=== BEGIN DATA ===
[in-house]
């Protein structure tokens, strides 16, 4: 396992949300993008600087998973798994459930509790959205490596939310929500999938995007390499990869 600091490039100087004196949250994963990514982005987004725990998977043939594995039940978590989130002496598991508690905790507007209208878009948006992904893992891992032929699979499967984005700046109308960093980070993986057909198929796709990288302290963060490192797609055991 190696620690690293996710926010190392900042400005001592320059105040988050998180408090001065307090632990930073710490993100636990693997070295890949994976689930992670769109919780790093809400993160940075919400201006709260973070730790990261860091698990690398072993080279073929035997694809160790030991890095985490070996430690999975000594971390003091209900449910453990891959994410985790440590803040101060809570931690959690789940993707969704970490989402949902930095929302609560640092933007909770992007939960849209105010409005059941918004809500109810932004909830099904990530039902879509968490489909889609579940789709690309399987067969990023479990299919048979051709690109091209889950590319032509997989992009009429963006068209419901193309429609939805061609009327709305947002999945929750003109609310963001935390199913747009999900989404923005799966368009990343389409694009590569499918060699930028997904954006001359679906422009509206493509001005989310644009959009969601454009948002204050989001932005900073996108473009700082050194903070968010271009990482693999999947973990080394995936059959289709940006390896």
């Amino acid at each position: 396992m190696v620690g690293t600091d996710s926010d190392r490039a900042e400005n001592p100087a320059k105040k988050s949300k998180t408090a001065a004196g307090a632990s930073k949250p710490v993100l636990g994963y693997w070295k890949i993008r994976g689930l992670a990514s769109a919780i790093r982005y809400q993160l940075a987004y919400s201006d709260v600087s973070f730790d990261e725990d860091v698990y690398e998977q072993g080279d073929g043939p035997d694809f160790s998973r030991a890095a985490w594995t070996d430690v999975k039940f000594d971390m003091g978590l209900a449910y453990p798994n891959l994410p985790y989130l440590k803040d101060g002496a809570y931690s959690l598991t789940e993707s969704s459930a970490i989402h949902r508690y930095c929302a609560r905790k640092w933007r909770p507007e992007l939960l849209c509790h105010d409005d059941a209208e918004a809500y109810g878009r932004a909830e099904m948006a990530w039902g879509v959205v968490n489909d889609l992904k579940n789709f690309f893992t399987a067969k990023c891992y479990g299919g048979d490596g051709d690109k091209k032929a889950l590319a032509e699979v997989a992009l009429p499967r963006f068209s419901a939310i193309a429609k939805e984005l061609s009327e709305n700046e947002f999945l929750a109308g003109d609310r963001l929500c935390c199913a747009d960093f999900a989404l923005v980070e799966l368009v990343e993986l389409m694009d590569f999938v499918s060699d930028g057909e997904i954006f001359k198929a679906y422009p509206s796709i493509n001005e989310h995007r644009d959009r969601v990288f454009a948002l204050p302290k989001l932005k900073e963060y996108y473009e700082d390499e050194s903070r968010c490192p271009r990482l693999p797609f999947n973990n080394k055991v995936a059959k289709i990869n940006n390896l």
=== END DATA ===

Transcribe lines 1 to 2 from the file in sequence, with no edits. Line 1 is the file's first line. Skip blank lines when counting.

[in-house]
């Protein structure tokens, strides 16, 4: 396992949300993008600087998973798994459930509790959205490596939310929500999938995007390499990869 600091490039100087004196949250994963990514982005987004725990998977043939594995039940978590989130002496598991508690905790507007209208878009948006992904893992891992032929699979499967984005700046109308960093980070993986057909198929796709990288302290963060490192797609055991 190696620690690293996710926010190392900042400005001592320059105040988050998180408090001065307090632990930073710490993100636990693997070295890949994976689930992670769109919780790093809400993160940075919400201006709260973070730790990261860091698990690398072993080279073929035997694809160790030991890095985490070996430690999975000594971390003091209900449910453990891959994410985790440590803040101060809570931690959690789940993707969704970490989402949902930095929302609560640092933007909770992007939960849209105010409005059941918004809500109810932004909830099904990530039902879509968490489909889609579940789709690309399987067969990023479990299919048979051709690109091209889950590319032509997989992009009429963006068209419901193309429609939805061609009327709305947002999945929750003109609310963001935390199913747009999900989404923005799966368009990343389409694009590569499918060699930028997904954006001359679906422009509206493509001005989310644009959009969601454009948002204050989001932005900073996108473009700082050194903070968010271009990482693999999947973990080394995936059959289709940006390896």